That said, Copland and Carter, following the Shaker Tradition of ‘Simple Gifts’, point us towards a joyful spiritual dance, not of death but of resurrection life. For while the relationship between dance and faith has not always been prominent, liturgical dance is becoming more mainstream in worship, and it would appear that the artform is at last gaining a position of respectability and value as an expression of faith. Indeed, it is the writer of Ecclesiastes who reminds us that:

“For everything there is a season, and a time for every matter under heaven: … a time to weep, and a time to laugh; a time to mourn, and a time to dance...” (Ecclesiastes 3:1,4).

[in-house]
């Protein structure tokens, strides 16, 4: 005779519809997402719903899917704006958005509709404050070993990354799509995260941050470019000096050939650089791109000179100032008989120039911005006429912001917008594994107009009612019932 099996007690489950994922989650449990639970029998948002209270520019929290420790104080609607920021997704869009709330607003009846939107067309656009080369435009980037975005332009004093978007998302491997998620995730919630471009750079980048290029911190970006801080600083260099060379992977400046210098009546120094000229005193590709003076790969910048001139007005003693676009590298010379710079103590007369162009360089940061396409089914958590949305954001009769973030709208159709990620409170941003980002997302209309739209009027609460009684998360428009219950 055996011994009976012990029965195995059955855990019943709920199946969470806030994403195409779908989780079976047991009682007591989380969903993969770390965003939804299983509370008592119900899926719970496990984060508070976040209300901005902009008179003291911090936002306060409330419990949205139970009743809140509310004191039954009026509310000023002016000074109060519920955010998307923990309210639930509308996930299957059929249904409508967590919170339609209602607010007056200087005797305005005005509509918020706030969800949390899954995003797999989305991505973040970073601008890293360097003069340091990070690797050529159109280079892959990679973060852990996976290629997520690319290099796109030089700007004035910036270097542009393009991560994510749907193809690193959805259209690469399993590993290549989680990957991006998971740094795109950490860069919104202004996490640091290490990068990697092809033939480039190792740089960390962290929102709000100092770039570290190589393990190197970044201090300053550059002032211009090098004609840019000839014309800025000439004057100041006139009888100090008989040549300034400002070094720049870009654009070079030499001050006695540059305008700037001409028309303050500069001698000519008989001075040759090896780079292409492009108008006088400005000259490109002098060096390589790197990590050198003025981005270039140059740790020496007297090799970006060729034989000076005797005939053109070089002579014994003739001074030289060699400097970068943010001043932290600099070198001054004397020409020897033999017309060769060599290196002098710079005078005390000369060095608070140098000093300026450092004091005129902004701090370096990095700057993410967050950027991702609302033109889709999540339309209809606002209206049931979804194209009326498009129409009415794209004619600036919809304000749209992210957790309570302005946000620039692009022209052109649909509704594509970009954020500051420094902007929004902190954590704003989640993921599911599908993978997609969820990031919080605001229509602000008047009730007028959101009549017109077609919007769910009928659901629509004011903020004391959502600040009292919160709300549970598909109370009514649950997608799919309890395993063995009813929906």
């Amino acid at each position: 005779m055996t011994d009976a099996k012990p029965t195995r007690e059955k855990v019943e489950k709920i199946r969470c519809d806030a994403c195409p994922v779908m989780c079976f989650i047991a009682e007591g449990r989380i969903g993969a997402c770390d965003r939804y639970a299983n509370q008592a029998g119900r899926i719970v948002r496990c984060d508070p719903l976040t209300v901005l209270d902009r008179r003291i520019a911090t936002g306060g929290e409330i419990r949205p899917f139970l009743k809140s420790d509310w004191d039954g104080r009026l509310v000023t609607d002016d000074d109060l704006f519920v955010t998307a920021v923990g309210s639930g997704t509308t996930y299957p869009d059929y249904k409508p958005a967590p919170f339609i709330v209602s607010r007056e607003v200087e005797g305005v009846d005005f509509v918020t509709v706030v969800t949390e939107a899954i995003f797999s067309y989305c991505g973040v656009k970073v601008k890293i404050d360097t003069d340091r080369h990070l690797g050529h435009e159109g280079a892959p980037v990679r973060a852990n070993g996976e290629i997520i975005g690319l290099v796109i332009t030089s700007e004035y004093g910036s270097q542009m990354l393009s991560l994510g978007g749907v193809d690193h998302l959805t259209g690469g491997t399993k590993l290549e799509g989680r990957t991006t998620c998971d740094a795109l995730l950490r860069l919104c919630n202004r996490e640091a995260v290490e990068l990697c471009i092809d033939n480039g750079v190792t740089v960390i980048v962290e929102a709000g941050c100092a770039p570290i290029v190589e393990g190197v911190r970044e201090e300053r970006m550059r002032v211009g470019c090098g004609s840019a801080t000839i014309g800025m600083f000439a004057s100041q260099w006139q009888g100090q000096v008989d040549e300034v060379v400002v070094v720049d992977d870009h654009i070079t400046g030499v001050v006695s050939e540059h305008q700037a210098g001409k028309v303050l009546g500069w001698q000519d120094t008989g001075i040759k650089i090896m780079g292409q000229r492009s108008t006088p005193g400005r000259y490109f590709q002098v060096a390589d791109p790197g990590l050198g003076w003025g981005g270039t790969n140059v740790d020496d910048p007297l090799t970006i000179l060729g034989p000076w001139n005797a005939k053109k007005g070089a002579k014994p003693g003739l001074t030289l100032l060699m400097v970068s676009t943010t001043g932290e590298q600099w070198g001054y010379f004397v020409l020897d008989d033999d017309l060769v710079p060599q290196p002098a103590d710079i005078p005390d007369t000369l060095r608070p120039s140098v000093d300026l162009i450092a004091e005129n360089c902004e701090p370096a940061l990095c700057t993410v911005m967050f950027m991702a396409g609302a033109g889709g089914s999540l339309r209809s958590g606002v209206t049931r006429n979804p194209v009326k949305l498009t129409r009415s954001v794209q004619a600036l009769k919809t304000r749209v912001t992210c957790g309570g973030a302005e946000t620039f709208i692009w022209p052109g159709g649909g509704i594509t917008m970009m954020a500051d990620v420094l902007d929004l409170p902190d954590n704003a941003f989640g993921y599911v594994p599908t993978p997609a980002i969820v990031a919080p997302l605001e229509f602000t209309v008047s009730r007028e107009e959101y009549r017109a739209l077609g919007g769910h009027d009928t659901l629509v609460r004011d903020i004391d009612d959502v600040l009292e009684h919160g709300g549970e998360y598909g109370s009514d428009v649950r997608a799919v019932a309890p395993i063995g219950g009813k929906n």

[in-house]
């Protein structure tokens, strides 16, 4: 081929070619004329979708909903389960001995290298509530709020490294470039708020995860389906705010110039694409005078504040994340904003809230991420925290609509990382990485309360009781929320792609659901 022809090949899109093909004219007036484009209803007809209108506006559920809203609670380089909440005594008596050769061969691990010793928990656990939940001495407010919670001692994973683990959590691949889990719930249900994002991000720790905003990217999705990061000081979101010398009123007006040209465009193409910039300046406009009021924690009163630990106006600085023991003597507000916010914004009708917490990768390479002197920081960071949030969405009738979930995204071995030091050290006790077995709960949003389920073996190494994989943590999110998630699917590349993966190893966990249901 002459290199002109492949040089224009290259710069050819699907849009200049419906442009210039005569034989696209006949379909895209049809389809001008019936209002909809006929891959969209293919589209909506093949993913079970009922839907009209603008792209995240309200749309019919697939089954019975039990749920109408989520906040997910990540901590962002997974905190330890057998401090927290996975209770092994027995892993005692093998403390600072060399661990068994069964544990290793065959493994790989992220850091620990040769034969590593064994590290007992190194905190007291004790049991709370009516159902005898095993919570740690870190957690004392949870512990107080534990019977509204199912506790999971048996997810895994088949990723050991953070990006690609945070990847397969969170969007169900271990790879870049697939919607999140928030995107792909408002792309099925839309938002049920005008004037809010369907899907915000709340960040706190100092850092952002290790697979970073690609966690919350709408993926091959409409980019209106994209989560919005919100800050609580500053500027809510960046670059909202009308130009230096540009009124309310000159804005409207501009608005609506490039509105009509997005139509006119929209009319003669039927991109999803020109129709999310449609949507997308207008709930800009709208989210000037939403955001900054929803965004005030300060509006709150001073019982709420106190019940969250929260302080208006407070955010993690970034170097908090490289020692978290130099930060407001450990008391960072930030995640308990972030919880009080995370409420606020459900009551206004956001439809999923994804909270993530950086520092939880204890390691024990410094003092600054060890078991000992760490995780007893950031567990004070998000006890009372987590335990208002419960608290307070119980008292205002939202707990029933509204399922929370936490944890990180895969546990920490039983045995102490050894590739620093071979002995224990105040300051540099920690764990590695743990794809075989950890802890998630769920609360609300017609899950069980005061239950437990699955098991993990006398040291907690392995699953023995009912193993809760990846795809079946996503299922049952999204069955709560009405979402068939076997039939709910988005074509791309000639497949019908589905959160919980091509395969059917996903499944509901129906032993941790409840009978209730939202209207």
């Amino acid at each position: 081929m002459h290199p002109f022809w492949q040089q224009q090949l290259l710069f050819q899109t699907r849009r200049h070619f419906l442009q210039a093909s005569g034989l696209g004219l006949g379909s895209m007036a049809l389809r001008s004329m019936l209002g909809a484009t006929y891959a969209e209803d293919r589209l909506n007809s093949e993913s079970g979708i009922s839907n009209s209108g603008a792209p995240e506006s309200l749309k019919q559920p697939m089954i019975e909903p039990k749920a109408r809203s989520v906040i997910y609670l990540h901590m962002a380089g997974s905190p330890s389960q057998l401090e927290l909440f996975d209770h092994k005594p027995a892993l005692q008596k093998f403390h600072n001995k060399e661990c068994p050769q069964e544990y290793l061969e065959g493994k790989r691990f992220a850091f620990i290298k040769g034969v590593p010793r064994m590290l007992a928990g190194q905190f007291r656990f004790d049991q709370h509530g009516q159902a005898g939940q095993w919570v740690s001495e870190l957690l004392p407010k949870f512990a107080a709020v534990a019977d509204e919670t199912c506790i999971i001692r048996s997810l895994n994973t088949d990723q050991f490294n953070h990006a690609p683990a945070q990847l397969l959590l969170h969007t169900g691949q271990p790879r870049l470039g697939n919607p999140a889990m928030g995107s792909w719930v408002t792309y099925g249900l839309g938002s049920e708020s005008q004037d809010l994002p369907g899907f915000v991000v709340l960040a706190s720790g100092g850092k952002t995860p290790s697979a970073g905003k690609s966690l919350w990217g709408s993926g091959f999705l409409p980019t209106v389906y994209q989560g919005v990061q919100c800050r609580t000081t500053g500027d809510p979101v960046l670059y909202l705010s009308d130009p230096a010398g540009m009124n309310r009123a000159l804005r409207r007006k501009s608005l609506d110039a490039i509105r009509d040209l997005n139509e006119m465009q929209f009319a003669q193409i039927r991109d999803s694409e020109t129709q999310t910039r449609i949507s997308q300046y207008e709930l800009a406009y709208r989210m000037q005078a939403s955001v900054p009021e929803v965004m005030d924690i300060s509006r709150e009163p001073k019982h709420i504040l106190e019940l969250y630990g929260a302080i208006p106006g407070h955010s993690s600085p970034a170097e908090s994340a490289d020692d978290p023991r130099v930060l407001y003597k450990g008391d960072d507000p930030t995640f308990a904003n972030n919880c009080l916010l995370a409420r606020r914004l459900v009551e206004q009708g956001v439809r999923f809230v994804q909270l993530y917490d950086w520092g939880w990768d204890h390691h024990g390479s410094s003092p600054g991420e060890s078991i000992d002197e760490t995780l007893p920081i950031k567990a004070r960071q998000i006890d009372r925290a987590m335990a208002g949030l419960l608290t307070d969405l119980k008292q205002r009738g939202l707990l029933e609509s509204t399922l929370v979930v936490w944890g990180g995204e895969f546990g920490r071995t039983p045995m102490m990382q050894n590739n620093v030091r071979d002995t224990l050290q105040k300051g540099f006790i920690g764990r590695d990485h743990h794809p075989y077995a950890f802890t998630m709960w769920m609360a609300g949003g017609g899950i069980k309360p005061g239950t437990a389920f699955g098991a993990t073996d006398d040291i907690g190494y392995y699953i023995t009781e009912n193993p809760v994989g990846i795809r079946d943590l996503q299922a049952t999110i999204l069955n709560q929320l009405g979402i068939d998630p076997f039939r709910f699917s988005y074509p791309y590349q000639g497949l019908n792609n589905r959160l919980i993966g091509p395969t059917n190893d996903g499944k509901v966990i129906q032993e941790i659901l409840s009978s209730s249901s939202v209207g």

So let us listen out for the Lord’s music – for his invitation to dance and sing – his call to be positive and open, reflective and responsive to his call of grace and mercy, for he is gentle and humble in heart, and in him we find activity for our bodies and rest for our souls.

For his yoke is easy, and his burden is light.

And he truly is, the Lord of the Dance.


The Rev'd Dr Gordon Giles, St Mary Magdalene, Enfield, 06/07/14